Council attempts to limit Panama Committee’s mandate and powers

The Council of the European Union has made an early, but unsuccessful, attempt to sabotage the work of the European Parliament’s inquiry into the Panama Papers – the European Parliament’s committee of inquiry into money-laundering, tax evasion and tax avoidance (PANA).

Shortly after the establishment of the PANA Committee, the Council issued an Information Note to the Permanent Representatives Committee regarding PANA on 1 July 2016.

The Information Note was a legal opinion from the Council’s Legal Service which argued that the European Parliament’s decision to establish the PANA committee of inquiry does not meet legal requirements. Most disturbingly, the opinion calls for a coordinated and unified approach among Member States to limit the scope of the inquiry, and to refuse to participate in the inquiry if requests for participation do not meet certain requirements.

The PANA secretariat have stated that they disagree with the analysis and believe the mandate is within the scope of the Parliament’s existing powers.

Council’s arguments

To briefly summarise the legal opinion, the Council’s legal service argues:

  • That the Parliament’s decision to establish the committee of inquiry does not meet the requirements of the existing legal framework; that the mandate does not specify precisely the facts that are under inquiry; and that it does not specify the precise provisions of Union law that are alleged to have been contravened.
  • That, as a consequence of this alleged lack of precise, specific detail in the Parliament’s decision, Member States and institutions may not be “in a position to ascertain the extent of their obligations towards a committee of inquiry” and they may be unable to sufficiently prepare for participation in the PANA committee.
  • That existing laws in relation to tax evasion and avoidance remain primarily a Member State competence, so the matters under inquiry are not within the scope of the application of Union law but rather domestic tax legislation and double taxation treaties, and the EP decision encroaches on Member States’ tax powers.

Council’s Legal Service recommends refusal to participate in PANA

The Council’s legal service recommends:

  • That the “reasoned request” on which individual Member States or the Council may be called to participate in the inquiry “should identify in sufficiently clear, precise and unequivocal terms the factual and legal elements which form the object of the inquiry, so that the former are in a position to determine their obligation to participate and, if applicable, invoke any of the exemptions not to do so” under Article 226 of the Treaty on the Functioning of the EU and the Commission’s 1995 Decision (1995/167/EC) – ie, on the grounds of secrecy or public or national security.
  • That Member States and the Council can validly refuse to participate in the inquiry if the “reasoned request” does not include such specific and precise terms.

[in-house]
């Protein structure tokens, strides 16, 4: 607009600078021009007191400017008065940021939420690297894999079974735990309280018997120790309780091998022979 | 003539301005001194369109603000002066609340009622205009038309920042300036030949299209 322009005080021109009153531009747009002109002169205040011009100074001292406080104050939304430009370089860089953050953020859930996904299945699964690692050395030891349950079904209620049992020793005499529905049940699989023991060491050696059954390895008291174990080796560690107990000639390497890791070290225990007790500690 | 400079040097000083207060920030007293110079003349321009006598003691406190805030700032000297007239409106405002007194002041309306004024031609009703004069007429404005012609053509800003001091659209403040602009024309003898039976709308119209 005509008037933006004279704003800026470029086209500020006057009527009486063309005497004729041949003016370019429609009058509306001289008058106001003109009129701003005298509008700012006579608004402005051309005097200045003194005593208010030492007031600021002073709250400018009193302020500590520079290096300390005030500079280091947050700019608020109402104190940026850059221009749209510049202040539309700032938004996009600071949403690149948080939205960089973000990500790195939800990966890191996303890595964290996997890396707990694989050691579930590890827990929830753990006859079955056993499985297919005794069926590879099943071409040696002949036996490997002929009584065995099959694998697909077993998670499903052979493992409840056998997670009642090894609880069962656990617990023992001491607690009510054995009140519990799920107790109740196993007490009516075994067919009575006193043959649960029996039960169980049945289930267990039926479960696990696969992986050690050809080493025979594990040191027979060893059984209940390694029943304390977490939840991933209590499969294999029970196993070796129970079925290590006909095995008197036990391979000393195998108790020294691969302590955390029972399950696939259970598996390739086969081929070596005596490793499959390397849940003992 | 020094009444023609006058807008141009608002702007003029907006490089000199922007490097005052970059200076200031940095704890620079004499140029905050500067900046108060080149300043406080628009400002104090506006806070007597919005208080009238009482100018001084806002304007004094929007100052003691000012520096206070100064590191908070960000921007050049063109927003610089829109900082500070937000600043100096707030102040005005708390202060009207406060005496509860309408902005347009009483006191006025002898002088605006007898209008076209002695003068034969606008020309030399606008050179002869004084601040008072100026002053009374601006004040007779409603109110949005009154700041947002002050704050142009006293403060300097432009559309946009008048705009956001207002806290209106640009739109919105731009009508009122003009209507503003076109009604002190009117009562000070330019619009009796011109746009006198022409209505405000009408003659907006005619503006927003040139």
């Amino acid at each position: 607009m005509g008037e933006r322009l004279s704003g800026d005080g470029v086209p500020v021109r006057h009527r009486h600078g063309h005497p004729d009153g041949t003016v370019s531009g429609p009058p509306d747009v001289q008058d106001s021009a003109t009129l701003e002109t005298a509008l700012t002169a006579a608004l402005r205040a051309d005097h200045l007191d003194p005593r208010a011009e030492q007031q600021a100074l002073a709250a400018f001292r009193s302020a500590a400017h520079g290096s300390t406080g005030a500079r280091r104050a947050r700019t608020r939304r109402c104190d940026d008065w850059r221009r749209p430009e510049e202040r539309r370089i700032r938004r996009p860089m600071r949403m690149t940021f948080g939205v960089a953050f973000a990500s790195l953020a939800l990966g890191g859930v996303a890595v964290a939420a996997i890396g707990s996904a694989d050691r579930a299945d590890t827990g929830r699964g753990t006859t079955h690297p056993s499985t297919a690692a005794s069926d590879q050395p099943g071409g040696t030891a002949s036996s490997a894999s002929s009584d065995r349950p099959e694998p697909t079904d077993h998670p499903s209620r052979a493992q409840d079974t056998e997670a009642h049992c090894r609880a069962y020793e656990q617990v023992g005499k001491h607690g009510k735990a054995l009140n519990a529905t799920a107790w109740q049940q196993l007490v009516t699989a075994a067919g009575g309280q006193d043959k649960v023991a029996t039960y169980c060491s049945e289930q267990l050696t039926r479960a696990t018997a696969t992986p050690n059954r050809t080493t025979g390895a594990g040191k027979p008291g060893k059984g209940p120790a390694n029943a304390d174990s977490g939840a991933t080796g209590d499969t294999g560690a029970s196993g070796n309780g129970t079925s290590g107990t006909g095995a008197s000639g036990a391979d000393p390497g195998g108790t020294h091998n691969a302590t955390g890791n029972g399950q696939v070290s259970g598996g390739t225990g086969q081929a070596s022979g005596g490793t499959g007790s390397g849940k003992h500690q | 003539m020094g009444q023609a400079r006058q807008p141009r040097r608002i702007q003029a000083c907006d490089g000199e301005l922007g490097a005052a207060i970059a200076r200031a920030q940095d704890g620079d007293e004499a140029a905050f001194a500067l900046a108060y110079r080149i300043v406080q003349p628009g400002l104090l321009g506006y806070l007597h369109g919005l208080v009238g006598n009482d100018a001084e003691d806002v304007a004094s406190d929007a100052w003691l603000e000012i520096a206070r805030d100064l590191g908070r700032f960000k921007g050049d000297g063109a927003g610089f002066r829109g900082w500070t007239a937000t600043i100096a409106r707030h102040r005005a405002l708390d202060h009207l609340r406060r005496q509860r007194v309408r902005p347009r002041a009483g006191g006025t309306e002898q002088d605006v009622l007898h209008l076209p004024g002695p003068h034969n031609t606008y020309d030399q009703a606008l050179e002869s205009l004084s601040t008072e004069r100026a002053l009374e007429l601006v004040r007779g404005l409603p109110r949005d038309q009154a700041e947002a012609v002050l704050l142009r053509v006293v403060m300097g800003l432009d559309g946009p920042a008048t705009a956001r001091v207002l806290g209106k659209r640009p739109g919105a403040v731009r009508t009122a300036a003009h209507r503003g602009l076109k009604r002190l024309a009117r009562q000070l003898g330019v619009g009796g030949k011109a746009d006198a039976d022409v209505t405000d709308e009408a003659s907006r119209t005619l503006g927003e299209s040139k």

• That the Member States and Council should coordinate their decisions to participate in the inquiry “so that the scope and modalities of such participation (or their decision not to do so) respond to a unified approach”.
  • That such coordination could be organised within the framework of the Council’s Code of Conduct (business taxation) or Tax Questions working groups.
  • That the Member States or Council (if authorised by a majority of its members) may legally challenge the Parliament’s decision.

GUE/NGL demands Parliament has proper powers of inquiry

GUE/NGL wholeheartedly rejected the conclusions reached in the Council’s highly political ‘legal opinion”.

Among other things, this issue shows the urgent need for increased powers for inquiry committees in the Parliament, a longstanding demand from the left political groups. These increased powers should relate to both scope and the collection of evidence.

The Parliament’s existing powers of inquiry determined in 1995 are governed by an inter-institutional agreement (between the Parliament, Council and Commission).

The European Parliament’s Research Service explains: “In order to collect evidence, committees of inquiry can invite witnesses or receive their written submissions, request documents, hold hearings with experts and undertake fact-finding visits in Member States and in third countries. A committee of inquiry does not, however, have the power to subpoena individual named witnesses. Rather, upon its request, Member States and EU institutions and bodies should designate and authorise an official or servant to appear before the committee of inquiry.”

In 2012, the Parliament endorsed a proposal for a regulation on the right of inquiry with strengthened powers, but progress on achieving these changes have been blocked by the Council and Commission. For example, an inquiry should have the power to compel witnesses to appear before it, rather than merely “invite” them to do so, and to ‘summon’ a specific EU official or other servant to testify. While the Parliament voted in favour of these new powers in a resolution in 2014, the Council and Commission continue to oppose giving sufficient inquiry powers to the Parliament.

The PANA secretariat have stated that they disagree with the Council Legal Service’s analysis on PANA and believe the mandate is within the scope of the Parliament’s existing powers.

Links to related media coverage

Media coverage and comments on the Council’s Legal Service opinion are below (in German).

Süddeutsche Zeitung – Dispute about Panama investigation
Spiegel Online – Lawyers slap to Panama Papers investigation
Press review (Fabio De Masi) – Dispute over Panama committee